People who use substances in Nova Scotia face many risks at the time of their release from provincial correctional facilities, including increased risk of overdose and hepatitis C or HIV. There is also very little provisional support, such as linkage to care or help obtaining housing, and limited access to opioid treatment options and other healthcare and support services.
To help incarcerated people who use substances successfully integrate back into their communities, Direction 180 started the Peers Assisting and Lending Support (PALS) program in January 2019 through harm reduction funding from the Public Health Agency of Canada. Direction 180 is a community-based organization that offers an opioid treatment program in Halifax, Nova Scotia.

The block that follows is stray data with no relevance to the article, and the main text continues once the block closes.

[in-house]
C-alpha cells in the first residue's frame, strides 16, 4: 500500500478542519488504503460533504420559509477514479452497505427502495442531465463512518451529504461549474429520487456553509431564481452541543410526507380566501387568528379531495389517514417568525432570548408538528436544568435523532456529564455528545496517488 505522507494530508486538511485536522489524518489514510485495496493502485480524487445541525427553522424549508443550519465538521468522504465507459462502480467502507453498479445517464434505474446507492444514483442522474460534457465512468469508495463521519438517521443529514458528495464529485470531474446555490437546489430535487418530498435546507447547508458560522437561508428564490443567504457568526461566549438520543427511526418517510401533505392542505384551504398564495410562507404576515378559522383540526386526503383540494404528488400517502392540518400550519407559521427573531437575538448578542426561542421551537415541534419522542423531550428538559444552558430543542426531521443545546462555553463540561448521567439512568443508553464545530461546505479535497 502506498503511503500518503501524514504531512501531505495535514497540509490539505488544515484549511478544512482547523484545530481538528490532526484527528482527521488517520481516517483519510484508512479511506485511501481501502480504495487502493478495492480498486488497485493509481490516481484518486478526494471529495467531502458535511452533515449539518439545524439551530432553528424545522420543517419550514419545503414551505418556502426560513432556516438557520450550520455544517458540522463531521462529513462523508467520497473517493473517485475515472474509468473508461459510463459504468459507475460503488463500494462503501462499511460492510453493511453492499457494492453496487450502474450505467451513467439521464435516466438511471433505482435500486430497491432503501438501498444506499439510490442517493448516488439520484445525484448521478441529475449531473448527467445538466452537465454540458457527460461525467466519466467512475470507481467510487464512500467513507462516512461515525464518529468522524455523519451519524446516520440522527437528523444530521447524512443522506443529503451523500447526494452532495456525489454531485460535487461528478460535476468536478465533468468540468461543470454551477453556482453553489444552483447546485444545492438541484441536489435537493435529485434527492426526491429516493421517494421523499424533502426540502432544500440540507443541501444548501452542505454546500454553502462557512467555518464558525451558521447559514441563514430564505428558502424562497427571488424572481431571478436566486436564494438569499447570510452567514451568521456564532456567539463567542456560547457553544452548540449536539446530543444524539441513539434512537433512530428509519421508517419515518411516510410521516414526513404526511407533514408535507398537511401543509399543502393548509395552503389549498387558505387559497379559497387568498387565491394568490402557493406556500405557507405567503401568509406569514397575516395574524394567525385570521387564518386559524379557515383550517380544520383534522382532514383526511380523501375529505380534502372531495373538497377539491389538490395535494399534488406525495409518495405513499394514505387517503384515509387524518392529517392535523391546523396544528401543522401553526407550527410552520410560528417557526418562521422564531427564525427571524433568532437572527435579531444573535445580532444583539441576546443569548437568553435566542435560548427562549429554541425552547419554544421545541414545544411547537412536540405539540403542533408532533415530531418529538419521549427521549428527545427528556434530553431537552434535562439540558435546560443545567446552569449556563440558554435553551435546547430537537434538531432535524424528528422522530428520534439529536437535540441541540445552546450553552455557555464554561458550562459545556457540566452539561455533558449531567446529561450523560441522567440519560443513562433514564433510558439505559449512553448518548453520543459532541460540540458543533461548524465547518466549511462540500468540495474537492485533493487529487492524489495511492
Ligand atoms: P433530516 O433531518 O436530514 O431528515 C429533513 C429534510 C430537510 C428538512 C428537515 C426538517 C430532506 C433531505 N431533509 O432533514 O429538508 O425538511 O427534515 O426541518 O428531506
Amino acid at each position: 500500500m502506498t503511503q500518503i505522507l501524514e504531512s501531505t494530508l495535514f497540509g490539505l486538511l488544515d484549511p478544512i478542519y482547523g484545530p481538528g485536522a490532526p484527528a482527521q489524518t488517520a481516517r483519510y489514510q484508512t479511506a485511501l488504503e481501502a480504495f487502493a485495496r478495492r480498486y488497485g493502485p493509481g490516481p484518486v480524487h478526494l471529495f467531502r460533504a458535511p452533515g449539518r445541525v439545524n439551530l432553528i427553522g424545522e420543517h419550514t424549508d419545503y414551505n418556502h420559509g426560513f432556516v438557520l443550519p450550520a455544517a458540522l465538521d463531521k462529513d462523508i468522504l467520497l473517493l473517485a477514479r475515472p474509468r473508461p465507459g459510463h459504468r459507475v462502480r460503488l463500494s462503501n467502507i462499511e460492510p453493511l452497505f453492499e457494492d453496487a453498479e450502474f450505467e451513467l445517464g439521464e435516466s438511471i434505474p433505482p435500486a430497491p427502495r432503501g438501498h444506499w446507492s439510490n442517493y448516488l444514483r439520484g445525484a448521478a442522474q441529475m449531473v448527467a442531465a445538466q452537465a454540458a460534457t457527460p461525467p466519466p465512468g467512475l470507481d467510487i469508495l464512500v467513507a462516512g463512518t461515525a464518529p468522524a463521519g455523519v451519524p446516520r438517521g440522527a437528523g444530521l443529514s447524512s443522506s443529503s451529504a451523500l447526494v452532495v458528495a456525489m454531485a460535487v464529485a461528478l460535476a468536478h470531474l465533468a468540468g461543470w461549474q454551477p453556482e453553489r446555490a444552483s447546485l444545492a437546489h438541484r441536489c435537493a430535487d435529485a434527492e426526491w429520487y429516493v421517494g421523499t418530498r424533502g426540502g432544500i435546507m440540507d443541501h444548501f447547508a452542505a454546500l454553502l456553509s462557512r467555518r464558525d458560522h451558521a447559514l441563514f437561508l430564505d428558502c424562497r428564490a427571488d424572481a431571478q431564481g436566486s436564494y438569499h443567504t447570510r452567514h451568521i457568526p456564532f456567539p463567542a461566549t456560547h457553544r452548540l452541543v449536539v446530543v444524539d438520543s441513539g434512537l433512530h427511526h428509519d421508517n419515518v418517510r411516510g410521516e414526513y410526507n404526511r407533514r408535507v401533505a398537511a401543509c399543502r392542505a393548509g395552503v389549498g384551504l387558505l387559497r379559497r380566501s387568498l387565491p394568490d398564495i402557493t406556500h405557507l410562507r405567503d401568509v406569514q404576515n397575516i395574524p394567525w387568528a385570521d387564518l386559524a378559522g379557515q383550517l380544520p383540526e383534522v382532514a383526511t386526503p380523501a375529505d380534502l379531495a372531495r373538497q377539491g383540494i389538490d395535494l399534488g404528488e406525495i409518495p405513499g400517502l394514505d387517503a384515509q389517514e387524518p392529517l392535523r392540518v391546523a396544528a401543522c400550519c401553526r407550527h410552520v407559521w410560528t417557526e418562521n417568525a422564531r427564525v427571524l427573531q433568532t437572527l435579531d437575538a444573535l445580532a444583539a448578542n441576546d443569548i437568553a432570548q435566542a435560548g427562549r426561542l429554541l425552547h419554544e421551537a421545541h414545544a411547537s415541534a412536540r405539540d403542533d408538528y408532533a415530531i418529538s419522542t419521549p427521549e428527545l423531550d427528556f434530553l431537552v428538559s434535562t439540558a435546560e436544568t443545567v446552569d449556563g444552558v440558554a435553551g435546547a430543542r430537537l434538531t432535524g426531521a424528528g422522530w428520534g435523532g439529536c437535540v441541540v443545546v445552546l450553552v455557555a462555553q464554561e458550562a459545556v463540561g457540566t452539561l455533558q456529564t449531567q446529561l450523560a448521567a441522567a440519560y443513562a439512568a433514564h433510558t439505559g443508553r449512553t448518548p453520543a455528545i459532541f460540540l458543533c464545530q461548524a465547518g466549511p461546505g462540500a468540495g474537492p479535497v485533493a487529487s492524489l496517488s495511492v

PALS: the first program of its kind in Canada
PALS is a 28-month, peer-driven outreach project for people who use drugs in Halifax who are being released from the Central Nova Scotia Correctional Facility (CNSCF). The overall objective is to reduce risk-taking behaviour of 75 to 100 people who use substances at the critical time of their release.
PALS employs current and former substance users as peer workers (also referred to as PALS) who are trained on topics such as overdose awareness, confidentiality, and harm reduction. Incarcerated people who use drugs can be referred by a case management officer at the CNSCF or self-refer to the program.
After making contact by phone, clients are met by the program coordinator and by two peer staff on the day of their release. They are offered harm reduction supplies, help in obtaining identification, hygiene products, bus tickets, grocery gift cards, phone minutes and linkage to services like hepatitis C testing and treatment.
A performance monitoring and evaluation plan for PALS was developed to determine if the program was achieving its goals. Given the uniqueness of this project, the evaluation committee also looked at the implementation process.